It was great. Today at school I learned that infrared waves are used in remote controls.
how was the school?
Since remote controls use infrared waves, can I block the waves with an object in front of the sensor of the TV
Does it work with a transparent object, like a water bottle?
what about a piece of paper, and a metal bottle?
That's a good question. Why don't you test it.
That's exactly what I'm going to do.
My dependent variable will be If the remote control will be able to control the TV. And I don't need to get my controlled variables because they are already here, they are the TV and the remote control.
Daniel started planning the experiment.
I'm first going to get my independent variable which is a transparent plastic bottle.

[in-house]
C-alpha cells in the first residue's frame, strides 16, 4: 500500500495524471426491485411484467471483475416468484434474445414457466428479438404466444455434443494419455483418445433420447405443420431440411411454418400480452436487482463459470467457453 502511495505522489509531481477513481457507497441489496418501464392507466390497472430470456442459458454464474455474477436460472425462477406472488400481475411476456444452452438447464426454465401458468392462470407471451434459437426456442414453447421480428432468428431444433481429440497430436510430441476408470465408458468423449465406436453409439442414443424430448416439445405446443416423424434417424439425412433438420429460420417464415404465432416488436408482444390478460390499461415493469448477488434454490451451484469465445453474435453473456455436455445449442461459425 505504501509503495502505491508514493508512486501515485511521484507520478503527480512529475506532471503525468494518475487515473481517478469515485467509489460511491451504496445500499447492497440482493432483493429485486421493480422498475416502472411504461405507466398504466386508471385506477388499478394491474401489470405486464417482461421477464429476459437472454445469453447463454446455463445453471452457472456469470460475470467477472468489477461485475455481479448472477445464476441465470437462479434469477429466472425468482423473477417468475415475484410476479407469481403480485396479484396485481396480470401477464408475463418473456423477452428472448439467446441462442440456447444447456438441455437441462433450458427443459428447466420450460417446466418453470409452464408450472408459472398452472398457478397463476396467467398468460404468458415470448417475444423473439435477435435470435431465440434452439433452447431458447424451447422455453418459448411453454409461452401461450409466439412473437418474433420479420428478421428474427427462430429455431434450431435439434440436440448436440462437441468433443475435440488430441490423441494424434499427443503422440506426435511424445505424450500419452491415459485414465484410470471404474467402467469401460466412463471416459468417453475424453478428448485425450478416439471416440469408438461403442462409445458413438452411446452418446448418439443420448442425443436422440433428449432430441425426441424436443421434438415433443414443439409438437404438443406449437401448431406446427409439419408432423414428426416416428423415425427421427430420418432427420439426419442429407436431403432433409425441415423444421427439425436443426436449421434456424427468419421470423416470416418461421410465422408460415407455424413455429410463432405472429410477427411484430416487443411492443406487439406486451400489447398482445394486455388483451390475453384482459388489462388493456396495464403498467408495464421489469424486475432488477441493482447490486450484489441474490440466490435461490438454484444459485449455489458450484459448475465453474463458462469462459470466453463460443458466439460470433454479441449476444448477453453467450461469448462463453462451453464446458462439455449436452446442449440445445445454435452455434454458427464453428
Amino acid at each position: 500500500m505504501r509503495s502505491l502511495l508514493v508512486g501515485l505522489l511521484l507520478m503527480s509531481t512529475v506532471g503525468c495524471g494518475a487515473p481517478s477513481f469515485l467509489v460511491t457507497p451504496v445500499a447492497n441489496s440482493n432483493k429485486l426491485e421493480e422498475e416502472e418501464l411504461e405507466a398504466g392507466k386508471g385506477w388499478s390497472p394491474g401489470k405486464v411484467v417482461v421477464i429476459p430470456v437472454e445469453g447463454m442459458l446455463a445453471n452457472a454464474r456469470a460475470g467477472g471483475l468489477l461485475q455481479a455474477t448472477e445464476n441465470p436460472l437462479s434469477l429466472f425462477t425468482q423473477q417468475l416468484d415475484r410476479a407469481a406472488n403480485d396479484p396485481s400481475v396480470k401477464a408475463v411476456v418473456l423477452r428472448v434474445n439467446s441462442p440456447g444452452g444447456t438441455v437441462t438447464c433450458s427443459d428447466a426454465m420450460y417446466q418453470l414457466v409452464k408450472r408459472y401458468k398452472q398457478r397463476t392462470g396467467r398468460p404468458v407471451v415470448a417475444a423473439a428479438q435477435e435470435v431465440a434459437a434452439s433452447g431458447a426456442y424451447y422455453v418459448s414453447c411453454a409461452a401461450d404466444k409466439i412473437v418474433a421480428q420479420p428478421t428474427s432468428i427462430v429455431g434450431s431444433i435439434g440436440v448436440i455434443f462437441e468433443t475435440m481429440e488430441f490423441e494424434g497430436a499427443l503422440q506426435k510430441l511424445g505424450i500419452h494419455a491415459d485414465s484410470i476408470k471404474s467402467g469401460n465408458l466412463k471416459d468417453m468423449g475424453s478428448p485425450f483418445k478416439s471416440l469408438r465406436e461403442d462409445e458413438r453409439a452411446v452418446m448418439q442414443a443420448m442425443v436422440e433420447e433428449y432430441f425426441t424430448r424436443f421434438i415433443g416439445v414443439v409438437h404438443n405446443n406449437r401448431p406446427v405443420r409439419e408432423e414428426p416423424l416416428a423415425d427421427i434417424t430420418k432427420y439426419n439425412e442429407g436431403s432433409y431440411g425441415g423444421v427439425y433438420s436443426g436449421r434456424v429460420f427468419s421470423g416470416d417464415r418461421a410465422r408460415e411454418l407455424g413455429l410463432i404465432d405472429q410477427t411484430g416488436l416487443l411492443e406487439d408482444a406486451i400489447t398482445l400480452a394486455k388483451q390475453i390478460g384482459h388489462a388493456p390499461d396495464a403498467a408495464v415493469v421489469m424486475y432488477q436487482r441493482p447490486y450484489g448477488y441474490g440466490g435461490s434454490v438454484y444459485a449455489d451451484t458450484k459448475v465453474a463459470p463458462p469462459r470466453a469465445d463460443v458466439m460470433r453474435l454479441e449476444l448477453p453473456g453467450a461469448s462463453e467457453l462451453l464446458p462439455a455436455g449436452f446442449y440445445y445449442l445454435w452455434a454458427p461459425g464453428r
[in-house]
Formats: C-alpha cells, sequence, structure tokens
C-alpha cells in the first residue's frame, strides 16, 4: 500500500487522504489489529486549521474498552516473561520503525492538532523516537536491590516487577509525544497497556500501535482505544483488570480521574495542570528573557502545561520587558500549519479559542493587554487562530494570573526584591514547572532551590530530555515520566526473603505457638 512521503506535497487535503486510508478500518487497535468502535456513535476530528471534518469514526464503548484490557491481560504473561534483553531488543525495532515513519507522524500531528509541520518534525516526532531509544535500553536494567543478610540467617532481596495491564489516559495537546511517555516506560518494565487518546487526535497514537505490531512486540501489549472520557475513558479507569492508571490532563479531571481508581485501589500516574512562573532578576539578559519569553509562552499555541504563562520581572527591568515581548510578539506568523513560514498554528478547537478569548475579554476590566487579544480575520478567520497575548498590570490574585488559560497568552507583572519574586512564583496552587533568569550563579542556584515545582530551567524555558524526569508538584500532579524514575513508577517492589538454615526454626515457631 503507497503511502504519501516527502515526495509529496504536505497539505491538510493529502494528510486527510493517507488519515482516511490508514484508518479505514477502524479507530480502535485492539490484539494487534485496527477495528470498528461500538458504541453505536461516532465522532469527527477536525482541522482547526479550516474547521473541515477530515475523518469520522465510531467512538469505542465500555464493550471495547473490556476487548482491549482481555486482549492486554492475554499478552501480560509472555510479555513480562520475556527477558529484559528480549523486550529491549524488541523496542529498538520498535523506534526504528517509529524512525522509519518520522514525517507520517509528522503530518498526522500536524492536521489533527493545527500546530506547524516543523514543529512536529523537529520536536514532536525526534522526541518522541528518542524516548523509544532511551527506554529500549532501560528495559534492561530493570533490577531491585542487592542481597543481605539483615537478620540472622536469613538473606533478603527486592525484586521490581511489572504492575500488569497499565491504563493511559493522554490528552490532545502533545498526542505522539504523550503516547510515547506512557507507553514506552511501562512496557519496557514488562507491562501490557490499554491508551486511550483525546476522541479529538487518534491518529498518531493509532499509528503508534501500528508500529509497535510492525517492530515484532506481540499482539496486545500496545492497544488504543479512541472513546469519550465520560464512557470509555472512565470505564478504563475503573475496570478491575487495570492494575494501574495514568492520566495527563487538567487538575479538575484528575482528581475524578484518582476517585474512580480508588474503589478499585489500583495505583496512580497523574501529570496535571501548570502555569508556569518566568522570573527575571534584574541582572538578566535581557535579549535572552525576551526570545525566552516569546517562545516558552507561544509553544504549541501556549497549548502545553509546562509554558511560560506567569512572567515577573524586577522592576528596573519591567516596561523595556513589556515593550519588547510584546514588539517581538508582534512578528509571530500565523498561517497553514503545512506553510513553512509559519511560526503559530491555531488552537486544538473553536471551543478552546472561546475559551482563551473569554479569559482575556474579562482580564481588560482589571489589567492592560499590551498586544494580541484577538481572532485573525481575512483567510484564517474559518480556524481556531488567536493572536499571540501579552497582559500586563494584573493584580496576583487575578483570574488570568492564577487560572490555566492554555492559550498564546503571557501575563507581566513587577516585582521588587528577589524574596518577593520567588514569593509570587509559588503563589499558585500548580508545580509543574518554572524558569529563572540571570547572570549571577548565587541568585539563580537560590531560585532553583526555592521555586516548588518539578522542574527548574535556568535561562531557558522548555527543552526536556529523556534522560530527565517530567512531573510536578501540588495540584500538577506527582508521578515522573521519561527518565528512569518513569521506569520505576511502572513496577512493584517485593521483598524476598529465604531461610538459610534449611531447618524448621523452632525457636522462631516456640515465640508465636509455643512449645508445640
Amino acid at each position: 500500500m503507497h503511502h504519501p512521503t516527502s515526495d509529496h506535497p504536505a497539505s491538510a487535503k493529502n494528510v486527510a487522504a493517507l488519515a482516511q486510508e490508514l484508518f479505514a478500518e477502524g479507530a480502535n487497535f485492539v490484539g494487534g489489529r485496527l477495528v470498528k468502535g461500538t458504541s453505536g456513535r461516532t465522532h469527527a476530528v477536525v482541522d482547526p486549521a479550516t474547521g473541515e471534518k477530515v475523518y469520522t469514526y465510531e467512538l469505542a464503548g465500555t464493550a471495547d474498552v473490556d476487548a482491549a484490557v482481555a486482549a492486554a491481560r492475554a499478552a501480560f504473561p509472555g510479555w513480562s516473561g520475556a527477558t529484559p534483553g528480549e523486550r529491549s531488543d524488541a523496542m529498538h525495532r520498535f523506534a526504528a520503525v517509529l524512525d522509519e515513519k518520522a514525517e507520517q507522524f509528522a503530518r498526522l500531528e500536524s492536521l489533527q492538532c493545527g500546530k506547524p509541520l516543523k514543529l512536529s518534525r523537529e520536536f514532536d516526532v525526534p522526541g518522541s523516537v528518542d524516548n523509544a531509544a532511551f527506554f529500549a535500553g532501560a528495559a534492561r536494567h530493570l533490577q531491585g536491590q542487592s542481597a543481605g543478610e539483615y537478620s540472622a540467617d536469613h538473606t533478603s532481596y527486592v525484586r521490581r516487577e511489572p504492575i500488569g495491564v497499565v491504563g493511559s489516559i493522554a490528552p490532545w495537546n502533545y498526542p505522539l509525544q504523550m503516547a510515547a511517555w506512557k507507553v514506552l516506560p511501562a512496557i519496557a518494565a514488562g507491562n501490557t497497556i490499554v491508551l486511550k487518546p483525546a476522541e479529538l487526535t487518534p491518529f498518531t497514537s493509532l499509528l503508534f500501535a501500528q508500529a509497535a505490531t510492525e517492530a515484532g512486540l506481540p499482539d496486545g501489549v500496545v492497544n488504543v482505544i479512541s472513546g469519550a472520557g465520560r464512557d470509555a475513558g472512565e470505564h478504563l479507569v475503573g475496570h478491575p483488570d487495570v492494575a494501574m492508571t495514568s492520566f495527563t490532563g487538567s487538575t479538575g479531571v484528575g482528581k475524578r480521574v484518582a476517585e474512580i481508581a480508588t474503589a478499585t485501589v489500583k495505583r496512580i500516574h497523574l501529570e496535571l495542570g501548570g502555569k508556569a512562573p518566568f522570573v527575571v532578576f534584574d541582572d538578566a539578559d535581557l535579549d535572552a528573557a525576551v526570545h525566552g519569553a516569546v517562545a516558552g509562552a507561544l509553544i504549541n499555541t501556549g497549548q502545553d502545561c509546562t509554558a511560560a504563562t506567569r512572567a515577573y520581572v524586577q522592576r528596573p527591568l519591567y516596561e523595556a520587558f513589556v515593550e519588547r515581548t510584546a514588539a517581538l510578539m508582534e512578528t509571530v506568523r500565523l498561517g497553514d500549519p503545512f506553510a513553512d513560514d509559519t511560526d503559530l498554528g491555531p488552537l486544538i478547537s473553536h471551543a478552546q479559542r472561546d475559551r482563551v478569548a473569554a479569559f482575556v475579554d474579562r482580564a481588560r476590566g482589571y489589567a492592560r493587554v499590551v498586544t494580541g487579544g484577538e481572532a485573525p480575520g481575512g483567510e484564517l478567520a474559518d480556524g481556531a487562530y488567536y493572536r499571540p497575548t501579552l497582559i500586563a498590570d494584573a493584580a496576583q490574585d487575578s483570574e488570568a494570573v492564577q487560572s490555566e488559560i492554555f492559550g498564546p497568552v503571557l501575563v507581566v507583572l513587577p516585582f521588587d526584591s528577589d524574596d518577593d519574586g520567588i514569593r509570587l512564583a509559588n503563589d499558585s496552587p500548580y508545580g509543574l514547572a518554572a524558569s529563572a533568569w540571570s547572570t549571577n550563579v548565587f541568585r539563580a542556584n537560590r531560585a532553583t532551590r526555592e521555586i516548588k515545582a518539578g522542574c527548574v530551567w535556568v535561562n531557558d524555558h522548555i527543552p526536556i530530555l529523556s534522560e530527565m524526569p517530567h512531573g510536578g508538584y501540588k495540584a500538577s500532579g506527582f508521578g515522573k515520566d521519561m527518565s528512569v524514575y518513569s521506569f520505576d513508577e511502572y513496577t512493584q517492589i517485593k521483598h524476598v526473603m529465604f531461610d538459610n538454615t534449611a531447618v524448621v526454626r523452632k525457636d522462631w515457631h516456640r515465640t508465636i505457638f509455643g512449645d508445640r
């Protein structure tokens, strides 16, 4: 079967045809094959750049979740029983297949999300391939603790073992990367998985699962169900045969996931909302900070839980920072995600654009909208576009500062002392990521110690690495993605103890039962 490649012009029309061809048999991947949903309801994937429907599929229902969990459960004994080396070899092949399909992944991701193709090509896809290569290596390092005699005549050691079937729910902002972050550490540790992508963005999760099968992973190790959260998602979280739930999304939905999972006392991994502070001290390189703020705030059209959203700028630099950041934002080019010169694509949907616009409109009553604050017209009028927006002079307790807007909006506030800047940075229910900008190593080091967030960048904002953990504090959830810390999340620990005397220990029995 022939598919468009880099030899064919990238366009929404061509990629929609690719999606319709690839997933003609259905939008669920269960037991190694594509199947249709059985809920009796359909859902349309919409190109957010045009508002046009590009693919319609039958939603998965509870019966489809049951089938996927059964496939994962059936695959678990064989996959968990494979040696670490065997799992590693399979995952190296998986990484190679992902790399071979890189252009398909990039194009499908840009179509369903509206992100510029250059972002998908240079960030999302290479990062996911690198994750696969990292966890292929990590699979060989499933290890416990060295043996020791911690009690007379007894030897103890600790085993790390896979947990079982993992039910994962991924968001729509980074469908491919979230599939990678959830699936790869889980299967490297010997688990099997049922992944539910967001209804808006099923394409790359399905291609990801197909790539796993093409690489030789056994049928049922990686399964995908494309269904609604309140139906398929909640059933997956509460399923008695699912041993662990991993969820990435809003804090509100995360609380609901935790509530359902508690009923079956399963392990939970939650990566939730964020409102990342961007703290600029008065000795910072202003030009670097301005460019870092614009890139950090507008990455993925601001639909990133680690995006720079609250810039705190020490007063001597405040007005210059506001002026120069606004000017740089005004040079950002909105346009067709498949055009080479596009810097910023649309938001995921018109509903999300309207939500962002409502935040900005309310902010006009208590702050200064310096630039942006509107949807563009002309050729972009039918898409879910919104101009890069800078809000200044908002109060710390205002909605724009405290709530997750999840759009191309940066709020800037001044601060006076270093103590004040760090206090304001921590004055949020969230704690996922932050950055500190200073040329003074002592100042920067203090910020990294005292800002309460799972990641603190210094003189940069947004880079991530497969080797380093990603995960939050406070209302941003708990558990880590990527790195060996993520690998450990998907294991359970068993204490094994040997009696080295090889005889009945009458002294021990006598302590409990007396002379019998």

So Daniel got the materials to the experiment, which was a plastic bottle, a metal bottle.
I think the remote control won't be able to control it.
I first need to measure the distance I'm going to be testing, so that I get right result.
If you put an object metal bottle in front of the TV and try to control it with the remote control from a distance of 2 meters, then the remote won’t be able to control it because as I saw in an article called answerstoall.com, any electromagnetic conductor can block infrared waves, however if you put a piece of paper or a plastic bottle in front of the TV sensor, then the remote control will be able to turn on the TV because both these materials are thin, and I the infrared waves will pass through it easily.